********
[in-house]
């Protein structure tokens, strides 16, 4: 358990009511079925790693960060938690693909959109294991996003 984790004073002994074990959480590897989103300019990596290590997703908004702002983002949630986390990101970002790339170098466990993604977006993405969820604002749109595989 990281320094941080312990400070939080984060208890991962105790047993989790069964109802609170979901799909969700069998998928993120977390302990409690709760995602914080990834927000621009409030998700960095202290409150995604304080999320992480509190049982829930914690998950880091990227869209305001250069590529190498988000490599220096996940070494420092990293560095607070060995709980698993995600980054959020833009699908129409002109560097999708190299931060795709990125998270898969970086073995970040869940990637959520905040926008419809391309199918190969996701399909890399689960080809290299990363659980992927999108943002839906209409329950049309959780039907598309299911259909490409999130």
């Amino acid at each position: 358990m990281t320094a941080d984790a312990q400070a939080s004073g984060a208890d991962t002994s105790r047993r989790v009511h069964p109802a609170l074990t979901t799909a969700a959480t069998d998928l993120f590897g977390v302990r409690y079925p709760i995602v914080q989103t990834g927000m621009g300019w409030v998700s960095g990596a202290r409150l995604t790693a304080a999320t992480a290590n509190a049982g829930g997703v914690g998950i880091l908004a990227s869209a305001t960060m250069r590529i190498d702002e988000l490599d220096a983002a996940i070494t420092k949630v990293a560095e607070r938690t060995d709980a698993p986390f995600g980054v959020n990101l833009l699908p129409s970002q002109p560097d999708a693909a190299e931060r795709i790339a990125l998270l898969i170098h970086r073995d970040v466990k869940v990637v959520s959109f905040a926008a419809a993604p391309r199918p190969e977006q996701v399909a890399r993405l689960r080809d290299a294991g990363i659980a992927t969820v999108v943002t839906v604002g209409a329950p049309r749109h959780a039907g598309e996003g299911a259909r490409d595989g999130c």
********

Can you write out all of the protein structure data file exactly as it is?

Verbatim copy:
[in-house]
């Protein structure tokens, strides 16, 4: 358990009511079925790693960060938690693909959109294991996003 984790004073002994074990959480590897989103300019990596290590997703908004702002983002949630986390990101970002790339170098466990993604977006993405969820604002749109595989 990281320094941080312990400070939080984060208890991962105790047993989790069964109802609170979901799909969700069998998928993120977390302990409690709760995602914080990834927000621009409030998700960095202290409150995604304080999320992480509190049982829930914690998950880091990227869209305001250069590529190498988000490599220096996940070494420092990293560095607070060995709980698993995600980054959020833009699908129409002109560097999708190299931060795709990125998270898969970086073995970040869940990637959520905040926008419809391309199918190969996701399909890399689960080809290299990363659980992927999108943002839906209409329950049309959780039907598309299911259909490409999130």
């Amino acid at each position: 358990m990281t320094a941080d984790a312990q400070a939080s004073g984060a208890d991962t002994s105790r047993r989790v009511h069964p109802a609170l074990t979901t799909a969700a959480t069998d998928l993120f590897g977390v302990r409690y079925p709760i995602v914080q989103t990834g927000m621009g300019w409030v998700s960095g990596a202290r409150l995604t790693a304080a999320t992480a290590n509190a049982g829930g997703v914690g998950i880091l908004a990227s869209a305001t960060m250069r590529i190498d702002e988000l490599d220096a983002a996940i070494t420092k949630v990293a560095e607070r938690t060995d709980a698993p986390f995600g980054v959020n990101l833009l699908p129409s970002q002109p560097d999708a693909a190299e931060r795709i790339a990125l998270l898969i170098h970086r073995d970040v466990k869940v990637v959520s959109f905040a926008a419809a993604p391309r199918p190969e977006q996701v399909a890399r993405l689960r080809d290299a294991g990363i659980a992927t969820v999108v943002t839906v604002g209409a329950p049309r749109h959780a039907g598309e996003g299911a259909r490409d595989g999130c």